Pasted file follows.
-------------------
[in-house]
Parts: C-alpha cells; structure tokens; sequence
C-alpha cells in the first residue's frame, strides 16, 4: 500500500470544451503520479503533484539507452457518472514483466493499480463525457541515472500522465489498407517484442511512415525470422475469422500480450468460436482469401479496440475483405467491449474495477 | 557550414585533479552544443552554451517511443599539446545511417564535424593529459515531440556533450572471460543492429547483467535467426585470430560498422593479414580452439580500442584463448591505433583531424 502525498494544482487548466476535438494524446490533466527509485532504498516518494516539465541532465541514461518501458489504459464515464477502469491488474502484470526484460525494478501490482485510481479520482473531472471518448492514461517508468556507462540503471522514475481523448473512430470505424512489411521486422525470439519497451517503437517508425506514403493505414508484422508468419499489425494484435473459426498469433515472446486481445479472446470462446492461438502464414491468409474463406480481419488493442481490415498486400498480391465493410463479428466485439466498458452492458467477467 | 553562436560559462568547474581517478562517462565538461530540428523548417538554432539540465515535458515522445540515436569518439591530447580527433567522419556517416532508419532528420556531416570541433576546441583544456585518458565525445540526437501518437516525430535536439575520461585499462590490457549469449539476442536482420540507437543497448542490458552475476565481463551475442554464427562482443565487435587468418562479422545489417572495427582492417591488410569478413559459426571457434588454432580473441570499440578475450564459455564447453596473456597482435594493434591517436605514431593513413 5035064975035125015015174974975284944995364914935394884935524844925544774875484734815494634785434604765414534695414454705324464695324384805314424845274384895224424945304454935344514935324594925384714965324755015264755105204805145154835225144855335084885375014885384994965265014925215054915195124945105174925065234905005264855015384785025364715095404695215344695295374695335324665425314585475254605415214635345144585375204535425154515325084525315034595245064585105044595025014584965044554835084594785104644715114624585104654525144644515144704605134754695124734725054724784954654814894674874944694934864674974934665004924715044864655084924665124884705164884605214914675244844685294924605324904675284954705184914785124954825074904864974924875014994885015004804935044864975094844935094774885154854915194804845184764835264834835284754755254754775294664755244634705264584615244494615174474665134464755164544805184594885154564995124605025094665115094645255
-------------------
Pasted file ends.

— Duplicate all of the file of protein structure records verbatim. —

[in-house]
Parts: C-alpha cells; structure tokens; sequence
C-alpha cells in the first residue's frame, strides 16, 4: 500500500470544451503520479503533484539507452457518472514483466493499480463525457541515472500522465489498407517484442511512415525470422475469422500480450468460436482469401479496440475483405467491449474495477 | 557550414585533479552544443552554451517511443599539446545511417564535424593529459515531440556533450572471460543492429547483467535467426585470430560498422593479414580452439580500442584463448591505433583531424 502525498494544482487548466476535438494524446490533466527509485532504498516518494516539465541532465541514461518501458489504459464515464477502469491488474502484470526484460525494478501490482485510481479520482473531472471518448492514461517508468556507462540503471522514475481523448473512430470505424512489411521486422525470439519497451517503437517508425506514403493505414508484422508468419499489425494484435473459426498469433515472446486481445479472446470462446492461438502464414491468409474463406480481419488493442481490415498486400498480391465493410463479428466485439466498458452492458467477467 | 553562436560559462568547474581517478562517462565538461530540428523548417538554432539540465515535458515522445540515436569518439591530447580527433567522419556517416532508419532528420556531416570541433576546441583544456585518458565525445540526437501518437516525430535536439575520461585499462590490457549469449539476442536482420540507437543497448542490458552475476565481463551475442554464427562482443565487435587468418562479422545489417572495427582492417591488410569478413559459426571457434588454432580473441570499440578475450564459455564447453596473456597482435594493434591517436605514431593513413 5035064975035125015015174974975284944995364914935394884935524844925544774875484734815494634785434604765414534695414454705324464695324384805314424845274384895224424945304454935344514935324594925384714965324755015264755105204805145154835225144855335084885375014885384994965265014925215054915195124945105174925065234905005264855015384785025364715095404695215344695295374695335324665425314585475254605415214635345144585375204535425154515325084525315034595245064585105044595025014584965044554835084594785104644715114624585104654525144644515144704605134754695124734725054724784954654814894674874944694934864674974934665004924715044864655084924665124884705164884605214914675244844685294924605324904675284954705184914785124954825074904864974924875014994885015004804935044864975094844935094774885154854915194804845184764835264834835284754755254754775294664755244634705264584615244494615174474665134464755164544805184594885154564995124605025094665115094645255